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Cartoonists in Conversation

April 30, 2018 in Events, General

Jonathan Cusick writes:

A Friday evening talk has traditionally opened the public programme of the Shrewsbury cartoon festival. This year ‘Cartoonists in Conversation’ aimed to give the public an insight into the lives of cartoonists, whose work they would probably be familiar with but know little about the people behind them.

The number of cartoonists gathering in the town (this year there were 30) meant we had a stellar line-up to choose from. Jeremy Banx (Financial Times, Wall Street Journal, Private Eye) resplendent in his beret, The Surreal McCoy (The Spectator, Reader’s Digest, The Sunday Times), Royston Robertson (Private Eye, Reader’s Digest, The Spectator) and Wilbur Dawbarn (The Beano, Private Eye, The Spectator) were joined by Ken Krimstein (New Yorker, Harvard Business Review) who was over from Chicago and brought an international perspective to the chat. Our host for the evening was BBC radio presenter Alex Lester,  a festival patron and cartoon enthusiast.

Line up: Alex Lester, The Surreal McCoy. Royston Roberston, Ken Krimstein, Wilbur Dawbarn & Jeremy Banx. Photo © Gerard Whyman

The discussion covered various aspects of life as a cartoonist, alongside some superb examples of their work. Topics covered included the creation of the work and their workspace, some ‘greatest hits’ over the years, stories of rejection slips, offence, their influences and inspirations, and of course a mention of Trump. After the main panel discussion came questions direct from the audience.

A silhouetted Banx talks about one of his cartoons. Photo © Gerard Whyman

An abominable Royston Robertson cartoon. Photo © Gerard Whyman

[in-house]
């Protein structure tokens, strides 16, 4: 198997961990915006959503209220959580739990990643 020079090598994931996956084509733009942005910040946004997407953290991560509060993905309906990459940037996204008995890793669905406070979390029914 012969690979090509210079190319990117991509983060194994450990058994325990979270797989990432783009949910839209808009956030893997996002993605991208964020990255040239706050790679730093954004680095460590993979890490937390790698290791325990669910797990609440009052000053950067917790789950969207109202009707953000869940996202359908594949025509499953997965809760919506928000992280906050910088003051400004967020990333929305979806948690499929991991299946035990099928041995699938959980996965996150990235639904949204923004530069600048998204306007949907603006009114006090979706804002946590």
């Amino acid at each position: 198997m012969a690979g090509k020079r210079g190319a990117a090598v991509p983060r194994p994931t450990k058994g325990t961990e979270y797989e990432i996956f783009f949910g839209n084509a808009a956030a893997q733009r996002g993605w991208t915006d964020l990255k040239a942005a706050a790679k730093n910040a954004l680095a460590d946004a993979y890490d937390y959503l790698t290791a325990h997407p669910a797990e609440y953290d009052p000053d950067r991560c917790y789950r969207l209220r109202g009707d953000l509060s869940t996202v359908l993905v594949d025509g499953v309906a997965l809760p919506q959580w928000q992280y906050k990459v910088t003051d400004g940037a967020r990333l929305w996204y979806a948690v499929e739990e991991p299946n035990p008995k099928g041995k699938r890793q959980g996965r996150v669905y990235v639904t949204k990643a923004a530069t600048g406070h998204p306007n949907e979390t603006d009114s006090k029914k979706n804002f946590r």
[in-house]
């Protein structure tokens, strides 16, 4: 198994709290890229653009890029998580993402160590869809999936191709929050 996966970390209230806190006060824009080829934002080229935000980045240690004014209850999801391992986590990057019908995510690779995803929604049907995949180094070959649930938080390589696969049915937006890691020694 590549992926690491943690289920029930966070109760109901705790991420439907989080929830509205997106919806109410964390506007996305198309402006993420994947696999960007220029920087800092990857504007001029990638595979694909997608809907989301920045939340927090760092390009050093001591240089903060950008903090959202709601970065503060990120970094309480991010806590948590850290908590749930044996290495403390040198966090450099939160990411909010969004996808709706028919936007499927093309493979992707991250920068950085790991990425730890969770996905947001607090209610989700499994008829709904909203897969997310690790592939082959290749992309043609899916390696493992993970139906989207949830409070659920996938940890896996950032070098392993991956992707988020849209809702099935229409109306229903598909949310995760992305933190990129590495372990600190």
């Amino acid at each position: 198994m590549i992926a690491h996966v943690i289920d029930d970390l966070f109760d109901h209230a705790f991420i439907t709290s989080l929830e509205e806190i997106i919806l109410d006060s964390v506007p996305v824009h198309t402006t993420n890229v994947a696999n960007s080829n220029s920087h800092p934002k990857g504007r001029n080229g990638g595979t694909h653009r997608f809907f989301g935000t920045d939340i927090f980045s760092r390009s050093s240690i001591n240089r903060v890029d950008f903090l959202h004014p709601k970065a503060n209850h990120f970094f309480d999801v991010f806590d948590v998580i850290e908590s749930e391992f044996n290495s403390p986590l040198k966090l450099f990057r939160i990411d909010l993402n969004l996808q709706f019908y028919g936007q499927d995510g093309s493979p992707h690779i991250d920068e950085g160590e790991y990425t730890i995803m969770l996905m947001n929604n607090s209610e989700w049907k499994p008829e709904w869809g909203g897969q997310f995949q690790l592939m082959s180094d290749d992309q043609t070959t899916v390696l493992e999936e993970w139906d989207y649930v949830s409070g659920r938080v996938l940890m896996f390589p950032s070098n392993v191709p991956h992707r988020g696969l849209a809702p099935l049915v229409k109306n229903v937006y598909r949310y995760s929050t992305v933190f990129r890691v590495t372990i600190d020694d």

An influential cartoon by Bernard Kliban.

We were delighted that the event was a sell-out, and indeed extra chairs were added for latecomers.

Photo © Gerard Whyman

Hearty thanks for the success of the evening go to the cartoonists on the panel, and Alex Lester for all being fabulous. The Wightman Theatre set us up wonderfully and Andy McKeown of WildStrawberry.com’s wonderful projection made the evening such a treat visually.

Shrewsbury International Cartoon Festival in the rear-view mirror.

April 25, 2018 in Events, General

Jonathan Cusick, Pete Dredge, John Roberts and Helen Pointer ‘drawing the crowds’.

Rupert Besley writes:

The sun shone on the righteous – and on the cartoonists in Shrewsbury. It was a bumper gathering in the town this last weekend, with visitors and participants drawn from far and wide. Few more so than festival regular Dean Alston from Down Under, whose ace Big Board, along with a Noel Ford classic, was among the first things to greet arrivals in The Square. Close by worked guest cartoonists from the States, Maria Scrivan and Ken Krimstein, while further input to the international flavour of the day came from the strong deputation of Belgians, all involved in the European Cartoon Centre at Kruishoutem near Ghent.

Big boards by Australia’s Dean Alston and the UK’s Noel Ford.

US cartoonists Maria Scrivan and Ken Krimstein with their big boards.

Cartoon by Nikola Hendrickx from Belgium and Nikola in action.

The private view of the ‘Are we nearly there yet?’ exhibition at The Bear Steps Gallery.

This was the 15th Shrewsbury Cartoon Festival and the theme of Transport was a fertile and perfect choice. The galleries (Bear Steps, Theatre Severn & V.A.N, plus Wendy Shea exhibition at Participate) gave proof, if ever needed, of what can be done from kicking around a good subject and, back in The Square, heads spun towards the reassuring sight of Air Flight Marshall at the check-in desk for budget airline Icarus Air.

The GORGEOUS Glenn Marshall at the Icarus Air check-in desk.

Roger Penwill fronts the Drawma while Noel Ford, Wilbur Dawbarn and Royston Robertson take to the boards accompanied by The Surreal Accordionist. 

You can count on Shrews for good live music from beneath the Market Hall and so it proved throughout. Mid-afternoon came the Drawma, with mellow accordion softening the oohs and aarrghs of those there for quick-drawn gags and terrible puns.